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Project Haala


Resources and site The Platform HAALA

The platform serves text and design specific to each website while keeping all the resources in the same database. This is accomplished by using the site identifier which is 3 symbols long. The site identifier tells the platform: this set of resources should be used for this website and for this language.

There are 4 types of resources which take advantage of the site identifier (also called site-able resources):

  1. Label
    Text, stored in a database. Provides text which one can see on a website.
  2. Setting
    Configuration entry, stored in a database. Provides configuration for websites and the platform.
  3. File
    Header of a file, stored in a database. Provides website resources such as graphics, Javascript, CSS, templates and downloadable content.
  4. JSP
    Layout template, bundled into the platform deployable WAR package. Provides websites page layout.

Overwriting resources

For some of the website resources described above, the platform supports overwriting resources feature. This feature allows a resource to overwrite its parent and the platform will serve a new resource instead. For example, a website may get a unique layout by overwriting default JSP or Freemarker template and behaviour by overwriting some of the Javascript files. The resources are either bundled in the WAR or served from the database and by providing the site identifier the website lets the system know which resources to serve instead of default ones. This section will be explained great in details later in this article.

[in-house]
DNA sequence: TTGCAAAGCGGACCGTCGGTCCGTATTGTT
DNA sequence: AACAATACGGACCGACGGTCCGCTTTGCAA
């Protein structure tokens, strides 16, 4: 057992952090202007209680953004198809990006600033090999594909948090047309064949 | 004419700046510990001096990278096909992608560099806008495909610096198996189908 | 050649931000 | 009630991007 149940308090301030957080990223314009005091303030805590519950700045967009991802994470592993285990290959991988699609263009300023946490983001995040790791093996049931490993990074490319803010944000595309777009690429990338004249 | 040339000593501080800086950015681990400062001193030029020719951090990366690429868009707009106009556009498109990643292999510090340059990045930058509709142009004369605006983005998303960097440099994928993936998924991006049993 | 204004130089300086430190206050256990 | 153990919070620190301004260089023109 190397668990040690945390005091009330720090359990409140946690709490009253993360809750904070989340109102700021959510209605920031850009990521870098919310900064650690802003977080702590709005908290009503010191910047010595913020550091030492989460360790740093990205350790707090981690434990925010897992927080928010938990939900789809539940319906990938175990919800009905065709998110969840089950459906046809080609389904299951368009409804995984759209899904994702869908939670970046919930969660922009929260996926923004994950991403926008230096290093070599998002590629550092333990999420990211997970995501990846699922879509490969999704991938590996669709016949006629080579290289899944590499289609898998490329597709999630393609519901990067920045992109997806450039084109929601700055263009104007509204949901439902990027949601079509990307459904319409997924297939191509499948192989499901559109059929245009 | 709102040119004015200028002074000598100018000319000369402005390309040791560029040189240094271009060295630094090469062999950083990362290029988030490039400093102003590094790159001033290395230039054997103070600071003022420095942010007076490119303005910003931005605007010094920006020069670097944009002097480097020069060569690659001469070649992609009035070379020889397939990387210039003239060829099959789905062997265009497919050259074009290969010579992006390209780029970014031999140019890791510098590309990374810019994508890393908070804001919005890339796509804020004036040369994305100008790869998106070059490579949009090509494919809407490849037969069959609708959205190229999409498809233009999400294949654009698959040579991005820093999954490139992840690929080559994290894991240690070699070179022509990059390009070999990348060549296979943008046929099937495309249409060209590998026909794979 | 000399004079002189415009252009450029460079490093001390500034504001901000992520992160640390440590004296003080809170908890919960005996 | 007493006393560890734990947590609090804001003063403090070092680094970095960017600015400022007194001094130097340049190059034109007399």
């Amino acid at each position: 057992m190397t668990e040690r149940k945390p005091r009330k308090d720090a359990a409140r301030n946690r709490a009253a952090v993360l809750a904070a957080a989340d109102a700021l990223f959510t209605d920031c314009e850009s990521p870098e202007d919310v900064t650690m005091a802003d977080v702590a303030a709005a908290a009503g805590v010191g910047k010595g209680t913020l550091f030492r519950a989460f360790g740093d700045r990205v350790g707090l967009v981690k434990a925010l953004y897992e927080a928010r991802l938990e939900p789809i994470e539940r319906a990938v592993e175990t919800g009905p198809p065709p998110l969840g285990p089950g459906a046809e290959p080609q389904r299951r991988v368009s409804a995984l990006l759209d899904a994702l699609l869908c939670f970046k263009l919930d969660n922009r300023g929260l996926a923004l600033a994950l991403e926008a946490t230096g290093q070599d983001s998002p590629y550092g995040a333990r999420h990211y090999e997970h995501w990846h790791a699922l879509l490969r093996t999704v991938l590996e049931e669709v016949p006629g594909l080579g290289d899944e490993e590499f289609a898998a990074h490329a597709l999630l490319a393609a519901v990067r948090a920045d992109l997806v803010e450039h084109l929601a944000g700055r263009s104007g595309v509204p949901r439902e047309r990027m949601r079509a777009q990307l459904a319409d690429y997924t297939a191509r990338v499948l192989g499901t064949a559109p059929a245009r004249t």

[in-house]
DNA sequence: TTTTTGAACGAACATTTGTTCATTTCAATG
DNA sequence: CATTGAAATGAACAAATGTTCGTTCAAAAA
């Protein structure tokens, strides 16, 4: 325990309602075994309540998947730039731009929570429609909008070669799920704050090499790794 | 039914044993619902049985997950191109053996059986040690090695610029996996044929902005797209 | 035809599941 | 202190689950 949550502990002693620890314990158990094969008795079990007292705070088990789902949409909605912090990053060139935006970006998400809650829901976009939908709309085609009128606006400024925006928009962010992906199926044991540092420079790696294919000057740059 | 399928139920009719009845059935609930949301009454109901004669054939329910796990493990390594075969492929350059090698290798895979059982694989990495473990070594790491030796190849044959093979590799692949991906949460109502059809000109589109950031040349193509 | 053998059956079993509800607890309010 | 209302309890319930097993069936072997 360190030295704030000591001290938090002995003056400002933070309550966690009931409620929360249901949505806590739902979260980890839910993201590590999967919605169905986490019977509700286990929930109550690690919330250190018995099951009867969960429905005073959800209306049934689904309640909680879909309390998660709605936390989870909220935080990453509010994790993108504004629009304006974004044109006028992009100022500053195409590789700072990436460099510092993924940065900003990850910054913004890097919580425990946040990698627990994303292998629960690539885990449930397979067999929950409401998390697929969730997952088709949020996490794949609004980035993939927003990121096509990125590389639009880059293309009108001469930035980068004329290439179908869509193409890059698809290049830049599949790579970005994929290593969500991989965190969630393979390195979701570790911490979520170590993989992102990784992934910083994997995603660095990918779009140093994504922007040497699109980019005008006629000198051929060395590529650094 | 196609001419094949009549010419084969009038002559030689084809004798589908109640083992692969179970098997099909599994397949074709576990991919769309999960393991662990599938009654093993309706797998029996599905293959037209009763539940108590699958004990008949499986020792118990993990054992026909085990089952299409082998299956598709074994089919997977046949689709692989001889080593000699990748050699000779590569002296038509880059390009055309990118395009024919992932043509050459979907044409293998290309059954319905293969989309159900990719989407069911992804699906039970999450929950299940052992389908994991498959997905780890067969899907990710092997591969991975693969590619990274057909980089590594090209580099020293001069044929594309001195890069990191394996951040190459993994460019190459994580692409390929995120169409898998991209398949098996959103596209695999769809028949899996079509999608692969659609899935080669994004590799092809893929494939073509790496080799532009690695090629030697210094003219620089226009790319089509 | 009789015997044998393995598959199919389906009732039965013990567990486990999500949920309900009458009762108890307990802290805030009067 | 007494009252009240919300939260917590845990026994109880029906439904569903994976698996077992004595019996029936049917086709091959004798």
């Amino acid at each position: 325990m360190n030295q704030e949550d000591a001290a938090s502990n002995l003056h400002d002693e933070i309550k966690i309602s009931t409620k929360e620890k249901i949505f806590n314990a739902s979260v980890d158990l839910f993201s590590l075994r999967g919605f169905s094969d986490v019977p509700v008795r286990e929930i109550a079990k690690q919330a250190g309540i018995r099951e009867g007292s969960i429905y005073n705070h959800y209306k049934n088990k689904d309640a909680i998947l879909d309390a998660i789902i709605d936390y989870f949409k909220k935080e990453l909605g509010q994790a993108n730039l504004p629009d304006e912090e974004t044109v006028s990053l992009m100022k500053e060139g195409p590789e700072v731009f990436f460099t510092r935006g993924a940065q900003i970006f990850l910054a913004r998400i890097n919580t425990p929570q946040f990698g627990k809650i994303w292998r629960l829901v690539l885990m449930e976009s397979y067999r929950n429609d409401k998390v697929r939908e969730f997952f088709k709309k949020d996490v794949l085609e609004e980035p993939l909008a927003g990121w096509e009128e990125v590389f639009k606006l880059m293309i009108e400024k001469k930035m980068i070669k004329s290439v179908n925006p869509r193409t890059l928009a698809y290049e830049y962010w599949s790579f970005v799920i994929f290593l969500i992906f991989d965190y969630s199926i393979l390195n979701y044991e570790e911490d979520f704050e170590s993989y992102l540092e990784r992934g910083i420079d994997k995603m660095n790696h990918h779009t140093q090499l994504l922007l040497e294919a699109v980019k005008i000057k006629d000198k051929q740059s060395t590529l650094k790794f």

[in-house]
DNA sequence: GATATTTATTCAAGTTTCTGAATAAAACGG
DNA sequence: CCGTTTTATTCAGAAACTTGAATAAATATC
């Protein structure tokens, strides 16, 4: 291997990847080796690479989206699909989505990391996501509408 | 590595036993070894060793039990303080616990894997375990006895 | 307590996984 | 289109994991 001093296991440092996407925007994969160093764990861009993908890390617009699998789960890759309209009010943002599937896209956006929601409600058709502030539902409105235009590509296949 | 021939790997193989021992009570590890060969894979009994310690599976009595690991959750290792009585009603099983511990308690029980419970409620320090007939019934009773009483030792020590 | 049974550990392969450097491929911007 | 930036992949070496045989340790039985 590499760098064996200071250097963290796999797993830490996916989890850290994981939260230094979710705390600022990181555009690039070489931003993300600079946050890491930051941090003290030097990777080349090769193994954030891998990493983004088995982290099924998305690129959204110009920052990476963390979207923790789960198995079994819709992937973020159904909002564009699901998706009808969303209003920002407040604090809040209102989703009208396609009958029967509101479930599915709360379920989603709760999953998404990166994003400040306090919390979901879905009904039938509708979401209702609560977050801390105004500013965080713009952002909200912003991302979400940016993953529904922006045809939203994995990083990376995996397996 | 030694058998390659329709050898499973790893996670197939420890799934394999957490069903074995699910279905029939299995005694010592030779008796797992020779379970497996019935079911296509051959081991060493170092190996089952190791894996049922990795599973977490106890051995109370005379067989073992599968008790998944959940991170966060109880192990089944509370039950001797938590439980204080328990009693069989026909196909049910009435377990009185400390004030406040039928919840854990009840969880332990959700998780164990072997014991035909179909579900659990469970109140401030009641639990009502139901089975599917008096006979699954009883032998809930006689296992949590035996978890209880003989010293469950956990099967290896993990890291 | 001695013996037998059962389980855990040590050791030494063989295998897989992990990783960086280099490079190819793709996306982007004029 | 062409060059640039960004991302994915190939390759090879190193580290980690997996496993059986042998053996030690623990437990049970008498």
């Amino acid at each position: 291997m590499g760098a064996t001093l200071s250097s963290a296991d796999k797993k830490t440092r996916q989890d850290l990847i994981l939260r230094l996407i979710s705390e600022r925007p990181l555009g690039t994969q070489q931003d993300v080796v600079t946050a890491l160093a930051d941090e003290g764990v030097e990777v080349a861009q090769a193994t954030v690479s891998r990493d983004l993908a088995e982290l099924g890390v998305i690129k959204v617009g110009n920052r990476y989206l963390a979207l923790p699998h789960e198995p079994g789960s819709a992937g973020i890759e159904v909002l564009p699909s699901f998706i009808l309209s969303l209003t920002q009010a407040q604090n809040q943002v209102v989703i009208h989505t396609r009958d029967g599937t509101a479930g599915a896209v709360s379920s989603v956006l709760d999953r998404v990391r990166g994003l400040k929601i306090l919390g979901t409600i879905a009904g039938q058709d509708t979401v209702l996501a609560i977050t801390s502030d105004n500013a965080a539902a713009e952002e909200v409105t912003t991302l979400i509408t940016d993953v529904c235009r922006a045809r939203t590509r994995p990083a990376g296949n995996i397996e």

Multilingual support

The platform provides multilingual support for text, graphics and arbitrary files in rather a starnge manner by overwriting resources. The platform loads resources based on the site identifier provided by user. There is the link between language locales and root site identifiers stored in the settings which is solely used to display the website in user's native language. Thus the platform is unaware of resources' language it serves, it simply fetches resources by the site identifier and it is developer's job to properly link identifiers to resources.

Lets assume that the site identifier xx1 refers to English resources and xx2 refers to Russian resources. The platform will load xx1 resources (which are in English) until a user tells it to switch to xx2 site identifier. From that point onward the platform will load xx2 resources (which are in Russian). And based on the database configuration, xx2 is linked to and sits on top of xx1 allowing the platform to reuse xx1 resources such as templates, Javascript, CSS, images in absence of xx1 alternative, in this case xx2 overwrites xx1 resources. So when the user switches the site identifier from xx1 to xx2 she only sees some of the text and images changing, or this can be a complete new look.